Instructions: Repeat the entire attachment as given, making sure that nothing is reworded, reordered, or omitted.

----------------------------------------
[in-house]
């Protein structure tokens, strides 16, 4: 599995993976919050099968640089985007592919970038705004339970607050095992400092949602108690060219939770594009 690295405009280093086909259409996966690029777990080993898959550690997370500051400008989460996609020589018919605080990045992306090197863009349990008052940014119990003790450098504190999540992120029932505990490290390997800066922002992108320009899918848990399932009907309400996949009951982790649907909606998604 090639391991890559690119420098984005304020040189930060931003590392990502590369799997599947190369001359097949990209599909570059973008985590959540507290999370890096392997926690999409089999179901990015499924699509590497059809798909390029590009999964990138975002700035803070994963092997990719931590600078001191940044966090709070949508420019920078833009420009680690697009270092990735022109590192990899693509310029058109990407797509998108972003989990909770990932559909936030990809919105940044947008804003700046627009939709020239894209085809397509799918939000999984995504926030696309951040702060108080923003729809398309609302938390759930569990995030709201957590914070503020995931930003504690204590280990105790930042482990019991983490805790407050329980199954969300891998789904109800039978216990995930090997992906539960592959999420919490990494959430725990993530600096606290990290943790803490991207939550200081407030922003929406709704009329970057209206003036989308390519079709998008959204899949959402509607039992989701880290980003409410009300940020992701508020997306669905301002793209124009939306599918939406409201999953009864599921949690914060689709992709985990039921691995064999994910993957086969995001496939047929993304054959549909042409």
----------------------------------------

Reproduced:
[in-house]
């Protein structure tokens, strides 16, 4: 599995993976919050099968640089985007592919970038705004339970607050095992400092949602108690060219939770594009 690295405009280093086909259409996966690029777990080993898959550690997370500051400008989460996609020589018919605080990045992306090197863009349990008052940014119990003790450098504190999540992120029932505990490290390997800066922002992108320009899918848990399932009907309400996949009951982790649907909606998604 090639391991890559690119420098984005304020040189930060931003590392990502590369799997599947190369001359097949990209599909570059973008985590959540507290999370890096392997926690999409089999179901990015499924699509590497059809798909390029590009999964990138975002700035803070994963092997990719931590600078001191940044966090709070949508420019920078833009420009680690697009270092990735022109590192990899693509310029058109990407797509998108972003989990909770990932559909936030990809919105940044947008804003700046627009939709020239894209085809397509799918939000999984995504926030696309951040702060108080923003729809398309609302938390759930569990995030709201957590914070503020995931930003504690204590280990105790930042482990019991983490805790407050329980199954969300891998789904109800039978216990995930090997992906539960592959999420919490990494959430725990993530600096606290990290943790803490991207939550200081407030922003929406709704009329970057209206003036989308390519079709998008959204899949959402509607039992989701880290980003409410009300940020992701508020997306669905301002793209124009939306599918939406409201999953009864599921949690914060689709992709985990039921691995064999994910993957086969995001496939047929993304054959549909042409």